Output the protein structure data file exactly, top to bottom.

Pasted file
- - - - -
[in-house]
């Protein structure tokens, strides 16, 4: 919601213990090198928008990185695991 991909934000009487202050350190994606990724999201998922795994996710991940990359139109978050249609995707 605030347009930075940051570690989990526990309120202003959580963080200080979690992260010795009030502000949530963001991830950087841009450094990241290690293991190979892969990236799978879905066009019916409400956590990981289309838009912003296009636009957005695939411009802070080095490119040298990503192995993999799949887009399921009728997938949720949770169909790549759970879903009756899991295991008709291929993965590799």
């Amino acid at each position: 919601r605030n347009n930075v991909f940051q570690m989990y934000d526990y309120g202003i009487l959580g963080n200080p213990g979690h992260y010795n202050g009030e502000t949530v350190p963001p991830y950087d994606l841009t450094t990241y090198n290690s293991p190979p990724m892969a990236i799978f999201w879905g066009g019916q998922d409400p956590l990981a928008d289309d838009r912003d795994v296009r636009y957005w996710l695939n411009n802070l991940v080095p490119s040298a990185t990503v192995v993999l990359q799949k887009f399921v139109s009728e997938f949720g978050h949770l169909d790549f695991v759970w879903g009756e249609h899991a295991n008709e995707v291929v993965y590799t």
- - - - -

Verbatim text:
[in-house]
């Protein structure tokens, strides 16, 4: 919601213990090198928008990185695991 991909934000009487202050350190994606990724999201998922795994996710991940990359139109978050249609995707 605030347009930075940051570690989990526990309120202003959580963080200080979690992260010795009030502000949530963001991830950087841009450094990241290690293991190979892969990236799978879905066009019916409400956590990981289309838009912003296009636009957005695939411009802070080095490119040298990503192995993999799949887009399921009728997938949720949770169909790549759970879903009756899991295991008709291929993965590799």
């Amino acid at each position: 919601r605030n347009n930075v991909f940051q570690m989990y934000d526990y309120g202003i009487l959580g963080n200080p213990g979690h992260y010795n202050g009030e502000t949530v350190p963001p991830y950087d994606l841009t450094t990241y090198n290690s293991p190979p990724m892969a990236i799978f999201w879905g066009g019916q998922d409400p956590l990981a928008d289309d838009r912003d795994v296009r636009y957005w996710l695939n411009n802070l991940v080095p490119s040298a990185t990503v192995v993999l990359q799949k887009f399921v139109s009728e997938f949720g978050h949770l169909d790549f695991v759970w879903g009756e249609h899991a295991n008709e995707v291929v993965y590799t």